HUC-JIR is proud of our accomplished faculty:
Rabbi Dr. David Aaron, Professor of Hebrew Bible and History of Interpretation at HUC-JIR, has been awarded the Krister Stendahl Medal in Biblical Studies. This award was granted May 7 at the 48th annual graduation ceremony of the Graduate Theological Foundation in Indiana. Upon receiving the award, Dr. Aaron spoke briefly to a diverse group of graduating students to share his personal experiences of knowing Dr. Krister Stendahl. Dr. Aaron was simultaneously inducted as an Honorary Fellow of the Foundation, the highest honor the institution may bestow upon a scholar who is not a faculty member. He was joined by his son, Joshua, during the graduation festivities on May 6 and 7. Inaugurated in 2009 in honor of the late Dr. Stendahl, the Krister Stendahl Medal in Biblical Studies is presented once annually to an outstanding scholar in Biblical Studies. The 2009 winner was Reverend Professor John Barton, Oriel Laing Professor of the Interpretation of Holy Scripture at Oriel College, Oxford University, and Canon Theologian at Winchester Cathedral in England. Joining Dr. Aaron this year as Honorary Fellows were both Dr. Chris Day, Director of Academic Programmes in the International Programmes Division of the Oxford University Department for Continuing Education, and The Very Reverend Dr. John Moses, Dean Emeritus of St. Paul's Cathedral, London. Click here for further information.
Debbie Friedman, Instructor in Music at HUC-JIR's School of Sacred Music, has been invited by President and Mrs. Obama to a reception in celebration of Jewish American Heritage Month to be held at the White House on Thursday, May 27, 2010.
Dr. Jonathan Krasner, Assistant Professor of the American Jewish Experience at HUC-JIR/New York, will be the guest scholar in a Webinar to study sacred texts on May 25th with Rabbi Joan Glazer Farber, Adult Learning Specialist at the URJ. The topic for the webinar is "Insiders and Outsiders: Jews and the Civil Rights Movement." Through firsthand accounts and a text study of Rabbi Joachim Prinz's oration at the 1963 March on Washington, this webinar will explore the experiences of Jewish activists in the Civil Rights Movement as Jews. Please click here for further information.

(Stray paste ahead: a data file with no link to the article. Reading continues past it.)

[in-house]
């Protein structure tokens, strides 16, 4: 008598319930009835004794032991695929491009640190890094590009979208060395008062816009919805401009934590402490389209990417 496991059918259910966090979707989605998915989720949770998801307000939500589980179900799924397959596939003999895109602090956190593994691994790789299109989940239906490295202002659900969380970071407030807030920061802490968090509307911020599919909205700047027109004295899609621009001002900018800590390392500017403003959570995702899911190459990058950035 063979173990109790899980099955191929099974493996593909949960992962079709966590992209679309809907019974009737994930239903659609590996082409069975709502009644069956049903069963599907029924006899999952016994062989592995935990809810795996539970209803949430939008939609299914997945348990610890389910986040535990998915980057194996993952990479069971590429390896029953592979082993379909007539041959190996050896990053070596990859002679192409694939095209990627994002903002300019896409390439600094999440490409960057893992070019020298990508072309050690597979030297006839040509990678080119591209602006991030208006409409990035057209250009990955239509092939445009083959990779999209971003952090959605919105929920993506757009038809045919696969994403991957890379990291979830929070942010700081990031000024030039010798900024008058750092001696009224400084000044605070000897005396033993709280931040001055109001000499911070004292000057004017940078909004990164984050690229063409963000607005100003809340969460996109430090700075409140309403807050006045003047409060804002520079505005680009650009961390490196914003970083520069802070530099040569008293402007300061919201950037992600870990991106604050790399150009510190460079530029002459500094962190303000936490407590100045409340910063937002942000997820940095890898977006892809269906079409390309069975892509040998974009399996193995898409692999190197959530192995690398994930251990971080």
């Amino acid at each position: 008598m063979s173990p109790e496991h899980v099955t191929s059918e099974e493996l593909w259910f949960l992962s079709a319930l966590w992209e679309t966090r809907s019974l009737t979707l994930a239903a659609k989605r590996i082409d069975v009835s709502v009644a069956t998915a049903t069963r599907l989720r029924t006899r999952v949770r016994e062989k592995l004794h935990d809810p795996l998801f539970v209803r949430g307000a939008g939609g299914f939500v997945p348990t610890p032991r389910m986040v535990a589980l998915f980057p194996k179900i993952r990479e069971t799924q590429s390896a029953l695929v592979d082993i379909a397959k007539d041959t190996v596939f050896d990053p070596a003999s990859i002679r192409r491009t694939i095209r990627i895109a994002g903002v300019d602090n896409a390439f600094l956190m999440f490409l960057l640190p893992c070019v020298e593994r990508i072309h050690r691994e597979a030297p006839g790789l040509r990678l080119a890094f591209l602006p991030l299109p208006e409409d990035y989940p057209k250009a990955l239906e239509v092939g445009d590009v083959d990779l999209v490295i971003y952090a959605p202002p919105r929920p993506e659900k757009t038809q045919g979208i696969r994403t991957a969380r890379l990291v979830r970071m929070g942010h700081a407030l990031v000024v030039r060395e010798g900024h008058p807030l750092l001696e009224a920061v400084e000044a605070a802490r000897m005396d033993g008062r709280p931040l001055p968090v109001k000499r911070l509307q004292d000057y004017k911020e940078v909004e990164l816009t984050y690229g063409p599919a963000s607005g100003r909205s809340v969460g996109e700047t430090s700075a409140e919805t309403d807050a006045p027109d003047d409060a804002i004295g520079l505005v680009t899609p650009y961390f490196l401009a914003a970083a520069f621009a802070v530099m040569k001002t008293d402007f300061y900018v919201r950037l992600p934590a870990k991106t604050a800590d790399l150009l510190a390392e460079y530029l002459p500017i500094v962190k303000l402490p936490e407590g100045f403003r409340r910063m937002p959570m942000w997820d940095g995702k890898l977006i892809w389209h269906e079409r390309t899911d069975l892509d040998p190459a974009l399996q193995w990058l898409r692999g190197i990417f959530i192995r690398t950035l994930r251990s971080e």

Bonia Shur, Director of Liturgical Arts Emeritus at HUC-JIR/Cincinnati, a well known composer not only of Jewish Liturgical Music but also on the concert stage of America, was invited to be the guest composer with the Sarasota Key Chorale/Ft. Meyers Symphonic Chorus at their 25th anniversary celebration at the Sarasota Opera House. During the concert, three of Shur’s compositions were featured with great success. In 1998, Shur was invited as a guest conductor of his own work by that same 130 person Chorale. His rousing composition “Kol Ha N’Shemah” with brass and percussion concluded the concert. The Sarasota newspaper said, “It took a composer/conductor from out of town to make the people of our city stand on their feet and scream Bravo”. Again on April 25, 2010, they sang three of his works, honoring him publicly. He was told by the conductor, Joseph Caulkins, that a week previously, the Ft. Meyers Symphonic Chorale concluded their concert with three of his works, again with a standing ovation.
Founded in 1875, Hebrew Union College–Jewish Institute of Religion is the nation’s oldest institution of higher Jewish education and the academic, spiritual, and professional leadership development center of Reform Judaism. HUC-JIR educates men and women for service to American and world Jewry as rabbis, cantors, educators, and nonprofit management professionals, and offers graduate programs to scholars and clergy of all faiths. With centers of learning in Cincinnati, Jerusalem, Los Angeles, and New York, HUC-JIR’s scholarly resources comprise the renowned Klau Library, The Jacob Rader Marcus Center of the American Jewish Archives, research institutes and centers, and academic publications. In partnership with the Union for Reform Judaism and the Central Conference of American Rabbis, HUC-JIR sustains the Reform Movement’s congregations and professional and lay leaders. HUC-JIR’s campuses invite the community to cultural and educational programs illuminating Jewish history, identity, art, and archaeology, and fostering interfaith and multiethnic understanding.